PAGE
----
Next, the Regional Director found that the proposed bargaining unit was not arbitrary or “fractured” even though it included some players—the approximately 85 Scholarship Players at issue—but not “walk on” football players. The University argued that the walk-ons shared an overwhelming community of interest with the rest of the players, such that directing an election among the Scholarship Players only would result in a “fractured” unit. The Regional Director sided with the Union for two reasons. First, he found that the fact that the Scholarship Players receive compensation in the form of scholarships represented a “substantial difference” between the two groups. Second, because the “walk on” players do not receive compensation for their services, he found that they were not “employees” and therefore there could be no “fractured” unit due to their non-employee status.

Looking Down Field / The Potential Impact on Higher Education

This decision marks a potential sea change in Board law that could change the landscape of union organizing at private colleges and universities (public colleges and universities are not regulated by the NLRB). However, the story is far from over. Under the NLRB’s rules, the University has until April 9, 2014 to file an appeal with the five-Member NLRB in Washington, D.C. Almost immediately after the decision was issued, the University announced that it would appeal the Regional Director’s ruling. There will almost surely be a decision from the NLRB after the appeal is filed, and, should the Union prevail in a directed election, potentially further appeals in the federal courts.

The University and Higher Education decry the notion that traditional “student-athletes” should be considered statutory “employees” under the National Labor Relations Act. As expected, the University and the National Collegiate Athletic Association (NCAA) have issued statements strongly disagreeing with the ruling. As stated by Donald Remy, the NCAA’s Chief Legal Officer, “While improvements need to be made, we do not need to completely throw away a system that has helped literally millions of students over the past decade alone attend college…. We want student-athletes—99 percent of whom will never make it to the professional leagues—focused on what matters most: finding success in the classroom, on the field and in life.”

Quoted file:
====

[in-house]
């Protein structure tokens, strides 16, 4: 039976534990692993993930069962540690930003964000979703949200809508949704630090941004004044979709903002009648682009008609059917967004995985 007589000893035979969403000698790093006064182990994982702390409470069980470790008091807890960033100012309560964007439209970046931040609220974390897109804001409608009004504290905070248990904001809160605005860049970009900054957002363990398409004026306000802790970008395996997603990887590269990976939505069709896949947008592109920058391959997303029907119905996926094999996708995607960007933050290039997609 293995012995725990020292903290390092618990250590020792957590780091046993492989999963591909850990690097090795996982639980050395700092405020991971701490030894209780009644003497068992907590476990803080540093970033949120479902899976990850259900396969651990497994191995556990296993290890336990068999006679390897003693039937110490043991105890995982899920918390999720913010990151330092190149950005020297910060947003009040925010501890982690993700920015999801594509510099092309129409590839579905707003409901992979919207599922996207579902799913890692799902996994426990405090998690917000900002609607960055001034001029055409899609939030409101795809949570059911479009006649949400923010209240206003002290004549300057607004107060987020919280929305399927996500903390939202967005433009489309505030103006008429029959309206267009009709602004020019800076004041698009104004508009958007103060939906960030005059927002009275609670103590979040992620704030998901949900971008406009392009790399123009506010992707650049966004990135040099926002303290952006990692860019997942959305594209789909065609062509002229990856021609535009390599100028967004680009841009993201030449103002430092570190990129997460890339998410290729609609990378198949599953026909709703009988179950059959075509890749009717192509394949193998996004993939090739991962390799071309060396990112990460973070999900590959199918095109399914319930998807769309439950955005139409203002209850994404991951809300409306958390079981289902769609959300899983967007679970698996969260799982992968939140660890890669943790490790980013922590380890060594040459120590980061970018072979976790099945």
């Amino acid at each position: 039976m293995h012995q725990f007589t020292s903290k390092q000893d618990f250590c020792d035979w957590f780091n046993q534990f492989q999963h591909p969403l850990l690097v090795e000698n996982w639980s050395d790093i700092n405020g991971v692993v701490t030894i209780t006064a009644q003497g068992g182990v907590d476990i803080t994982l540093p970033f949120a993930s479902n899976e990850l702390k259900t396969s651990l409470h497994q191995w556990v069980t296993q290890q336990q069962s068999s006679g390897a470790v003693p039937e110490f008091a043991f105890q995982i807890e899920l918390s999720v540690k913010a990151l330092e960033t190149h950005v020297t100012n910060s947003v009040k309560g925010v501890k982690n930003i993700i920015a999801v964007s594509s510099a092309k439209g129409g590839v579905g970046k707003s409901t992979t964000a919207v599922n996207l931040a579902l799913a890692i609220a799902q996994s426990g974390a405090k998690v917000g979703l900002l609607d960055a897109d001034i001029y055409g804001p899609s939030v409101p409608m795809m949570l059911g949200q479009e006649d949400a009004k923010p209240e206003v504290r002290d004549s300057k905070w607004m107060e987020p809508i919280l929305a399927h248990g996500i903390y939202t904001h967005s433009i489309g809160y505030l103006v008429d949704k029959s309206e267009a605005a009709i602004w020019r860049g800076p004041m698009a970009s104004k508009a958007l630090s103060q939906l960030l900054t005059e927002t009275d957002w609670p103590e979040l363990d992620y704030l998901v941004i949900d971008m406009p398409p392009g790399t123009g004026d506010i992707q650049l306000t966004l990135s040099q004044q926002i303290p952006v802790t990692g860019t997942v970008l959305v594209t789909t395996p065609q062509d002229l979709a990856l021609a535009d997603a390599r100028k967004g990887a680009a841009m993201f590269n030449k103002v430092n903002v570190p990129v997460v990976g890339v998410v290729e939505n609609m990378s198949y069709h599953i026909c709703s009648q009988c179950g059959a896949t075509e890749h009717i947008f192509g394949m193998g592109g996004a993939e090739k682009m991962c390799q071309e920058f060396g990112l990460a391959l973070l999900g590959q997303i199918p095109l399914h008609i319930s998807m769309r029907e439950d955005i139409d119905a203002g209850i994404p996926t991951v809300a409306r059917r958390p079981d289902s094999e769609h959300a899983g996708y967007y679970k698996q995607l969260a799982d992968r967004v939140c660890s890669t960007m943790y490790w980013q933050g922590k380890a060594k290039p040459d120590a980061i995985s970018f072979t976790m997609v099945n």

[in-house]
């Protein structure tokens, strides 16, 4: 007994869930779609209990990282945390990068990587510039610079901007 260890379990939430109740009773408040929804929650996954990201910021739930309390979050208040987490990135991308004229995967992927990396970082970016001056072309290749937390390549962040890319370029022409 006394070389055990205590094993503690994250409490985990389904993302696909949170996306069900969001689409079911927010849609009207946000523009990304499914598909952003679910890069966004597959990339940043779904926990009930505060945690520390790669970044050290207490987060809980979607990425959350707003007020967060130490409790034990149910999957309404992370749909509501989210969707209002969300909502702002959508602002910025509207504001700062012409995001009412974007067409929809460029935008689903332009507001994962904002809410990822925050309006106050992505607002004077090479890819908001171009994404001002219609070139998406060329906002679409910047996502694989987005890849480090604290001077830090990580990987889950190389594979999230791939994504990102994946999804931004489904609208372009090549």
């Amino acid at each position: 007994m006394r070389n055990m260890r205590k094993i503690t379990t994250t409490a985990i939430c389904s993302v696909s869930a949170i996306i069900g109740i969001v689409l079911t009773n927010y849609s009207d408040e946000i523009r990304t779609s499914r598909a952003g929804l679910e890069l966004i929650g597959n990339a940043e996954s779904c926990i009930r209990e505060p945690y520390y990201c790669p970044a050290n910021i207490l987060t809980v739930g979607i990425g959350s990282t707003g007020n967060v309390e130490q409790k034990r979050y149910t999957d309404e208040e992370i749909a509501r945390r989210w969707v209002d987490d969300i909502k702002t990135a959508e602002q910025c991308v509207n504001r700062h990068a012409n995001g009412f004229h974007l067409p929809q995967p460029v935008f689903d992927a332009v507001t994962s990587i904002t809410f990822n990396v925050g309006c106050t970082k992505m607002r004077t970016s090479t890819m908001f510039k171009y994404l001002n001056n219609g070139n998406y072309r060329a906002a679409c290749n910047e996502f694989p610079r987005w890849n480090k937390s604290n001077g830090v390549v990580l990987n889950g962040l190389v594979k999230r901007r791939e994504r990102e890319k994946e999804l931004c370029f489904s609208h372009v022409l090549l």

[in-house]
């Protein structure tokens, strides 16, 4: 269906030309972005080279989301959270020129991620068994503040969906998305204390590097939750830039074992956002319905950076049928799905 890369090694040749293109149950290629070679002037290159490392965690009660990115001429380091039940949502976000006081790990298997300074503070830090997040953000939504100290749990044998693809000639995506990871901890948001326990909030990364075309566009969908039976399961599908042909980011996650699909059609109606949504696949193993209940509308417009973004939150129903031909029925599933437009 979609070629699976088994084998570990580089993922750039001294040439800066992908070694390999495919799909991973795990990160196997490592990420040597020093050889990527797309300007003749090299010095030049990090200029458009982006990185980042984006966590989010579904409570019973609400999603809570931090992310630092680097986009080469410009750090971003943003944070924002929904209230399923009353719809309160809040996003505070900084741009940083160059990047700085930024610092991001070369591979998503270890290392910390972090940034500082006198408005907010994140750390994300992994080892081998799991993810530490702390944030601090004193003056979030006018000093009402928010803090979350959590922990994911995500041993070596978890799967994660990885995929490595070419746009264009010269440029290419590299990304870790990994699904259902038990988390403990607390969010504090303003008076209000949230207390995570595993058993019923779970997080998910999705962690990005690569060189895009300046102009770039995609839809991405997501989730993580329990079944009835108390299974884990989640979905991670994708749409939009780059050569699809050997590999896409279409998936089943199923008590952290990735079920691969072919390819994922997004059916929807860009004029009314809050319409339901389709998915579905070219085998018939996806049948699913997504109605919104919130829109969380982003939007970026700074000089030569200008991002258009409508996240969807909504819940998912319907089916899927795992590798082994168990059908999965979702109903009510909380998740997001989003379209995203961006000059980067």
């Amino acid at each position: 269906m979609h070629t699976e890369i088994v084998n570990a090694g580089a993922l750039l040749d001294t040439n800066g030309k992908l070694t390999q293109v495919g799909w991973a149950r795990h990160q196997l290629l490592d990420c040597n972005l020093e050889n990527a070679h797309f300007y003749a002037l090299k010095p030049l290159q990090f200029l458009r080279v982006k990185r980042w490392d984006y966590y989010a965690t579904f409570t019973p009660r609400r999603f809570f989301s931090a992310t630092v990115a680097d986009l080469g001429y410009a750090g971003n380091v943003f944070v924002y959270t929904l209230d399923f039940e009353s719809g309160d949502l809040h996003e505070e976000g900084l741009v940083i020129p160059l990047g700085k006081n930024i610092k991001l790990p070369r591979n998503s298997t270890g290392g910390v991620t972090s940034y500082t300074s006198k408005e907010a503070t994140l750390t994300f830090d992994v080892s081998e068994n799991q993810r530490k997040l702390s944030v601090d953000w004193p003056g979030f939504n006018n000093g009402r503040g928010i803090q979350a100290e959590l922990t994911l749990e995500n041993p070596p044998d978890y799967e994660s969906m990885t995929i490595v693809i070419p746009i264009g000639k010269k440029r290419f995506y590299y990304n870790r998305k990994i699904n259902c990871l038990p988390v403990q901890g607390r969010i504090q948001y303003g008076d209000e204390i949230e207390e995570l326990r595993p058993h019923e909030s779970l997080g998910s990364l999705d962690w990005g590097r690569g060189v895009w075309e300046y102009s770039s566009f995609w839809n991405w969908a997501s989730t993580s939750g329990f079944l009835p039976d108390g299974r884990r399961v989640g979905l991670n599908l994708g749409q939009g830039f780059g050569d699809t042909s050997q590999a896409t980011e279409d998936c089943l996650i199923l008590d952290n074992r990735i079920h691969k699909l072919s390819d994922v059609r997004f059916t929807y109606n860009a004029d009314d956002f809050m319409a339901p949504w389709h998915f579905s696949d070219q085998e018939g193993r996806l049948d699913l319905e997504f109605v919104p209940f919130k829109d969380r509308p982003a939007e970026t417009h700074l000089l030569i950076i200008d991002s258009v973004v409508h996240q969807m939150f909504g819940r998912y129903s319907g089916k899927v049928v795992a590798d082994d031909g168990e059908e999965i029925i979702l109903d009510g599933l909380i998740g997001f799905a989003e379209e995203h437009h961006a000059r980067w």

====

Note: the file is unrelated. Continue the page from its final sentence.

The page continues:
The Decision raises numerous questions pertaining to Higher Education, including:

  • Does the ruling wholly ignore the intrinsic educational benefit to students who participate in inter-collegiate team and individual sports on behalf of their institutions?
  • Does academic admission/eligibility need to be more closely monitored and more clearly determined and controlled by the institution’s faculty and administration?
  • Is there a justifiable case for treating athletic scholarship dollars differently than other forms of institutional/financial aid?
  • What would be the practical effect on extra-curricular activities of students generally?
  • Would significant amounts of time and generation of revenue alone also make students participating in all forms of extra-curricular activity “employees” of the institution?
  • What will be the impact on Title IX?
  • Are there better ways than the collective bargaining process to address legitimate student-athlete concerns such as long-term health effects and ensuring successful career outcomes for student-athletes?
  • If student-athletes are “employees” under one statutory scheme, will the host of other employment statutes and regulations also apply?
  • Will the NLRB attempt to take this opportunity to overrule the Brown University case and grant graduate students “employee” status under the NLRA?

While this is a significant first step by one Regional Director of the National Labor Relations Board, there will assuredly be great challenge to the Decision, with appeals at the Board level and likely the court of appeals and possibly the United States Supreme Court itself, before this issue will likely be resolved.  Higher Education institutions should at least begin thinking about these issues as the Northwestern case percolates through the NLRB and court system and may wish to consider taking pro-active steps to best position themselves should the Regional Director’s decision ultimately be upheld.  

We will, of course, continue to monitor these developments and report on them as soon as they occur.